A series of images of a person with a backpack and suitcase walking inside a large travel terminal.
Chapter 1 – Something Lurking in the Background: Airport Terminal 1 link entrance bridges spanning over a valley of memories. Arrival hall below bridge is flooded into a river that symbolizes the collective subconscious of traumatic historical events and the prevalent milieu of systemic violence. Flooding is indicative of a one-way departure journey.

Four scenes recreating different perspectives of an iconic image of a person facing off against a column of tanks on a boulevard in Beijing’s Tiananmen Square.
Chapter 5.2 – From the Ashes: Chang’An Avenue 1989 June 4th. Recreation of Jeff Widener’s powerful historic image, where an anonymous Beijing resident single-handedly stopped a column of tanks in front of international press. Player explores the scene through both the tank operator’s perspective as well as through Jeff Widener’s Nikon FE2 camera fitted with a Nikkor 400mm 5.6 ED-IF lens.

Person wearing a backpack walking through a plaza with banners and a cluster of tents.
Chapter 5.3 – Dancing in the Rain: Player taken through a tour of the 2014 Occupy Central village/encampment at Harcourt road. She is introduced to various improvised street interventions of the protest village, such as first aid centres, outdoor classrooms, Lennon walls, the temporary public square. Player can converse with occupiers (Non Playable Character) in the scene to learn about the historic event.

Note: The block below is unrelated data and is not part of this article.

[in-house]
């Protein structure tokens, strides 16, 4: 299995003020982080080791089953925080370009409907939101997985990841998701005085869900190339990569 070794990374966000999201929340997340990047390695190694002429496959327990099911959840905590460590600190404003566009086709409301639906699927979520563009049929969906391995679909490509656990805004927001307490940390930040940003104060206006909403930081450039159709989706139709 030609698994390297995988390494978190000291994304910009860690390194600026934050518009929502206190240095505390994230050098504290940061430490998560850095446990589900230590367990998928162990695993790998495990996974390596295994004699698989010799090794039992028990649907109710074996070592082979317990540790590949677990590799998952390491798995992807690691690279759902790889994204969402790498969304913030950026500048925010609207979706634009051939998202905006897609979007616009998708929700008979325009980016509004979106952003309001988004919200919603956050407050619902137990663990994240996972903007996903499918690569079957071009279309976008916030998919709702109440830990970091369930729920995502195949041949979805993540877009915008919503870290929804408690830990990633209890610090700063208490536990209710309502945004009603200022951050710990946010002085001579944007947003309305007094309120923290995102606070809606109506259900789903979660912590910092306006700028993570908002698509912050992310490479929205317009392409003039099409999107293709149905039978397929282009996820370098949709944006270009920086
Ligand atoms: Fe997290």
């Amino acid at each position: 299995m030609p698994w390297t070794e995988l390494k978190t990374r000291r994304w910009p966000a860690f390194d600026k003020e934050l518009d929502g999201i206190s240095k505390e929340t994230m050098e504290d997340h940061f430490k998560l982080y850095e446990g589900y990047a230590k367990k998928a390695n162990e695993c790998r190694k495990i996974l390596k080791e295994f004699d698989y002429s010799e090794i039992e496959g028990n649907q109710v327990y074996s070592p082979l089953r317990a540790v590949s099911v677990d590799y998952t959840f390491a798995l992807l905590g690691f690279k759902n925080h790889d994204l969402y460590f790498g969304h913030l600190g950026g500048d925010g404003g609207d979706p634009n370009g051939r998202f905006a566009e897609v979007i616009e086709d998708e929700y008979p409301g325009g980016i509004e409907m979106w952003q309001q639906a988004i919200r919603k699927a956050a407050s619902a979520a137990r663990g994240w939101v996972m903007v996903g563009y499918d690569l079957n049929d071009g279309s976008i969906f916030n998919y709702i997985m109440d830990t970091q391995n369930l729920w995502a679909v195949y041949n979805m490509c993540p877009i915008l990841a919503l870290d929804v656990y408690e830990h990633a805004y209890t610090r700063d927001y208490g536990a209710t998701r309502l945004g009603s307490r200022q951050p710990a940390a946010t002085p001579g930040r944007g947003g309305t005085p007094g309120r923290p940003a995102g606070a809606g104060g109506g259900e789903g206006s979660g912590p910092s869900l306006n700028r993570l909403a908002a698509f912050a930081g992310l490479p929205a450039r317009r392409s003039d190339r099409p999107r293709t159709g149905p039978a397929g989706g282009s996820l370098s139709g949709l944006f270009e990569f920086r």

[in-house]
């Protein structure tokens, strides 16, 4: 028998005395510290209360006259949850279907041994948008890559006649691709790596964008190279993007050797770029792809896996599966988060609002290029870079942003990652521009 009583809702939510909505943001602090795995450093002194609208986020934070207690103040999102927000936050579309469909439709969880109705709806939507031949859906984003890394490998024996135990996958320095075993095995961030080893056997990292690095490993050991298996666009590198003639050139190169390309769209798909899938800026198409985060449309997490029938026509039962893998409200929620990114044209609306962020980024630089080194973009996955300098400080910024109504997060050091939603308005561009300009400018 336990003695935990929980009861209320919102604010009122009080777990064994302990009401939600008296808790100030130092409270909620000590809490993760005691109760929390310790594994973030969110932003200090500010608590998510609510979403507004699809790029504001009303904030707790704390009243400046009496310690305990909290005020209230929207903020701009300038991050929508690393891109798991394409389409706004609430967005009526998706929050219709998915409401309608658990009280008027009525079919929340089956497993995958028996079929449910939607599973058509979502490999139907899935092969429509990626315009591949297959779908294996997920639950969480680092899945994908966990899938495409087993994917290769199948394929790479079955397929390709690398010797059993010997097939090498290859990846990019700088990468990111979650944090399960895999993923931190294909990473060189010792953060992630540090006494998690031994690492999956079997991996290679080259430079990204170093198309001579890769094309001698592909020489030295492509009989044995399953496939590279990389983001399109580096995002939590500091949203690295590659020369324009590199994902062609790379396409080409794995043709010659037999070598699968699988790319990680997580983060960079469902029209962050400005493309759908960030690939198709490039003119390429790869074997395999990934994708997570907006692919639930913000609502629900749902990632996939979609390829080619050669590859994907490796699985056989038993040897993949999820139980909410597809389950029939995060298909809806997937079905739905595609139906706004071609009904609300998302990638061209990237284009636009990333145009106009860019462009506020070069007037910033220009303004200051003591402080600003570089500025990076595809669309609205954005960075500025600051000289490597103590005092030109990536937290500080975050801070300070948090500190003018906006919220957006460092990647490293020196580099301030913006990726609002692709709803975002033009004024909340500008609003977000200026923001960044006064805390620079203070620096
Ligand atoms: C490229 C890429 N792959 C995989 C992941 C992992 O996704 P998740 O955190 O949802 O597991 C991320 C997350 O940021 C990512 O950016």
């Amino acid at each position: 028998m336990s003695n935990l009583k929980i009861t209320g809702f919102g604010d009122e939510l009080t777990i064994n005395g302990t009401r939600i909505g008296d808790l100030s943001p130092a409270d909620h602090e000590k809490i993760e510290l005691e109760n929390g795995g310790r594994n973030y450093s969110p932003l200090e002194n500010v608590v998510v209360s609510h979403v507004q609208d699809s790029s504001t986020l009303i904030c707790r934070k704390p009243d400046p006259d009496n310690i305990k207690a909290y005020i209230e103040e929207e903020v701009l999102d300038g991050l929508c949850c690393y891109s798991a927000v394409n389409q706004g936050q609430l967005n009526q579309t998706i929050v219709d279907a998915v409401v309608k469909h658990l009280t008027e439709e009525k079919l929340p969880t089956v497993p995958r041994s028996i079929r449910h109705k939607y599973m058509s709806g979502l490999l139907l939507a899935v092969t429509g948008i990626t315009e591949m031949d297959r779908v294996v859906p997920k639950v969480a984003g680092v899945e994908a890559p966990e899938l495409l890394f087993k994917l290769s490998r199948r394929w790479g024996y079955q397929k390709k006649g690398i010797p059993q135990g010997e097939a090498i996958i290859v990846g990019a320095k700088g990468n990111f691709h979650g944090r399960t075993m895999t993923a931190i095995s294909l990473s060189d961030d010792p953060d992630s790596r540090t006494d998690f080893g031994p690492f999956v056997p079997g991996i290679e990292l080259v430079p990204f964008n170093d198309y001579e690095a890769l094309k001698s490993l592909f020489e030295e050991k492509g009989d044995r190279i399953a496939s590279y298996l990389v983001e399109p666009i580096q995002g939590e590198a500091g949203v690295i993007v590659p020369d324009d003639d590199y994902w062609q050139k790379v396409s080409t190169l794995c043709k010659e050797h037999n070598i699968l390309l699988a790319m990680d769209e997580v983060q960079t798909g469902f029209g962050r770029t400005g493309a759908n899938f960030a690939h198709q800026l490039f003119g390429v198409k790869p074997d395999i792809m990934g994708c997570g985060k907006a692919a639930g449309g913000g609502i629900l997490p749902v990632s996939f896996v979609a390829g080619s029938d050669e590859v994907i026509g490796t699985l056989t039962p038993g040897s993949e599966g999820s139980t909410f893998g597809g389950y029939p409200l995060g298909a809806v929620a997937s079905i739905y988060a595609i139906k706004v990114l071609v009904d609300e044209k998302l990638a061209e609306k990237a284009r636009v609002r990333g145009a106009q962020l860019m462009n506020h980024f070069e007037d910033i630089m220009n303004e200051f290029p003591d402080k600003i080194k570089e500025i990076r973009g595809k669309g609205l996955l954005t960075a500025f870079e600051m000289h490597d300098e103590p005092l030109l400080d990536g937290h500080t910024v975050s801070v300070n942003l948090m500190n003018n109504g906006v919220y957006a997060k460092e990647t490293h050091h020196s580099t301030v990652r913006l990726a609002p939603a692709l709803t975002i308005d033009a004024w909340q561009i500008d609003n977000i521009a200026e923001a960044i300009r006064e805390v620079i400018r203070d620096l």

Collage of images of interiors of airplane cabins interspersed with historical images of public unrest.
Chapter 7 – Exit and Rebirth: Take-off scene, where player clears the Hong Kong Borders and finally finds freedom from persecution, fear and systemic violence. Beginning of player’s diasporic journey to redefine their identity.

Proey Liao


Masters in Design Studies Thesis Prize

An Attempt to Approach a Void: Georges Perec, Cause commune, and the Infraordinary

Advised by Edward Eigen